Fundamentally, there are no differences between service and manufacturing operations! Both are concerned with: • Efficiency • Effectiveness • Quality • Cost
Effectiveness • Right prescription • Right advice • Service availability • Cost • Inventory management • Tradeoffs • Purchasing • Efficiency • No. of servers • Use of resources • Quality • Training • Error prevention • Continuous Improvement
Service Operations Management Selected Issues • New service development • Managing service experiences • Front-office/Back-office • Analyzing processes • Service quality • Yield management • Inventory management • Waiting time management
New Service Development • Service Blueprinting Focus on moments of truth • Servicescapes • Utility-based Service Design Perceived utility to customer • Relative importance of Dimensions of Service Quality
Service Blueprinting Source: Metters, King-Metters, Pullman, & Walton, p. 84
Utility-based Service Design Source: Metters, King-Metters, Pullman, & Walton, p. 88
Dimensions of Service Quality • Reliability • Responsiveness • Assurance • Empathy • Tangibles ACSI Site: http://www.theacsi.org/index.php?option=com_content&task=view&id=15&Itemid=172 Parasuraman, et al., 1985
Managing Service Experiences • Customer Engagement • Context • Time • Service Blueprinting Focus on moments of truth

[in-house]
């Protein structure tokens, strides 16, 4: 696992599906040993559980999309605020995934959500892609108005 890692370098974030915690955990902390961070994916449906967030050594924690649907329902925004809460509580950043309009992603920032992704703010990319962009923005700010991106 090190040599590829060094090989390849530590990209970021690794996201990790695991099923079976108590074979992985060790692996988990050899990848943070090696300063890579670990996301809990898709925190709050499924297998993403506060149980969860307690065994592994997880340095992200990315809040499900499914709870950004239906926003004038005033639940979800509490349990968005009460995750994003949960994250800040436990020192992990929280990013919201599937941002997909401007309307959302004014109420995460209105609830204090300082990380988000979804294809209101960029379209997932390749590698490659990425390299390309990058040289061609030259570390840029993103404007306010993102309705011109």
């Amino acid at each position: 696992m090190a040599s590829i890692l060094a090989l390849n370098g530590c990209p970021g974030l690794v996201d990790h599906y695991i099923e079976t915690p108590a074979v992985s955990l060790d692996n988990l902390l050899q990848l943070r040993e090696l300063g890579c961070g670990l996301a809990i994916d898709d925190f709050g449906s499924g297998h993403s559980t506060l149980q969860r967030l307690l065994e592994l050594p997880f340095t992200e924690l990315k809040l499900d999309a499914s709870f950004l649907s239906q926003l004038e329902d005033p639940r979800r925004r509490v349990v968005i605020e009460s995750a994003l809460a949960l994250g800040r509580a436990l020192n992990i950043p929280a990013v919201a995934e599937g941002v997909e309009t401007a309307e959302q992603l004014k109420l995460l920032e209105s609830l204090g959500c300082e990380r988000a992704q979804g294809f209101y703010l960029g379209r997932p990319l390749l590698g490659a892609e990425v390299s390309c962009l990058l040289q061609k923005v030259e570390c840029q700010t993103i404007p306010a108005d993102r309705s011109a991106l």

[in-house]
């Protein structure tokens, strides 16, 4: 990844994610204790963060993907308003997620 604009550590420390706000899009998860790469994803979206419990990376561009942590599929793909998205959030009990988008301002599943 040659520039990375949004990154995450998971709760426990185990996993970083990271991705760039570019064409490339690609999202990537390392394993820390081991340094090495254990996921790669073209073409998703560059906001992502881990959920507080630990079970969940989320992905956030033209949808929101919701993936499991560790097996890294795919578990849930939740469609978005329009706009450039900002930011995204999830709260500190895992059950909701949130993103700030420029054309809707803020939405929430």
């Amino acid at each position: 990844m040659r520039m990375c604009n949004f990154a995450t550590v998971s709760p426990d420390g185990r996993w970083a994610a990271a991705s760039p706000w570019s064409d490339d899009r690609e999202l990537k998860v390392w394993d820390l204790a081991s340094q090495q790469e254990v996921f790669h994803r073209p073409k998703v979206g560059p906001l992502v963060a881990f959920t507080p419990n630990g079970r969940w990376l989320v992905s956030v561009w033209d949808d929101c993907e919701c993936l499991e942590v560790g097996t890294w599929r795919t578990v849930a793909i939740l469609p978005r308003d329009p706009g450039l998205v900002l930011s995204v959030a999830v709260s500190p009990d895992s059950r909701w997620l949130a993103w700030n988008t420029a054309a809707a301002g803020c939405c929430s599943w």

Front-office/Back-office • Front-office work requires customer presence. • Back-office work does not require customer presence. • Decoupling: separating work into high-contact/low-contact jobs. Ultimate = outsourcing/offshoring
Analyzing Processes • Process flow diagrams (flow charts) • Process communication • Focusing mgt. attention on customer • Determining what to work on • Process Simulation
Service Quality • Defining service quality is more difficult than defining manufacturing quality. • Expectation vs Perception • Expectation vs Performance
Gaps in Service Quality Source: Metters, King-Metters, Pullman, & Walton, p. 186
Developing a Culture of Service Quality • Hire the right people. • Educate and train them well. • Allow them to fix anything. • Recognize and reward them regularly. • Tell them everything, every day.
Service Recovery • Measure the costs • Listen closely for complaints • Anticipate needs for recovery • Act fast • Train employees • Empower front line • Close the loop
Yield Management Purpose is to sell the right capacity to the right customer at the right price. • Overbooking • Differential pricing • Capacity allocation
Inventory ManagementService vs Manufacturing • Setup/Ordering costs high • Number of products higher • Limited shelf space • Lost sales vs backorders • Product substitution • Demand variance higher • Information accuracy (complication of customers)
Waiting Time Management • Waiting lines are pervasive in services • The problem is important • Lack of management intuition about waiting lines 15/30 Waiting Time Rule in hospital ER
References Fitzsimmons & Fitzsimmons (1998). Service Management 2ed., Irwin/McGraw-Hill. Metters, King-Metters, Pullman, Walton (2006). Successful Service Operations Management 2ed., Thomson. Nelson. (2005). “Baldrige—Just What the Doctor Ordered.” Quality Progress. Sower, Duffy, Kohers, et al. (2001). “The Dimensions of Service Quality for Hospitals…” Health Care Management Review.
MGT 568 Service Management & Marketing MGT 568 is a team-taught course available as a graduate elective.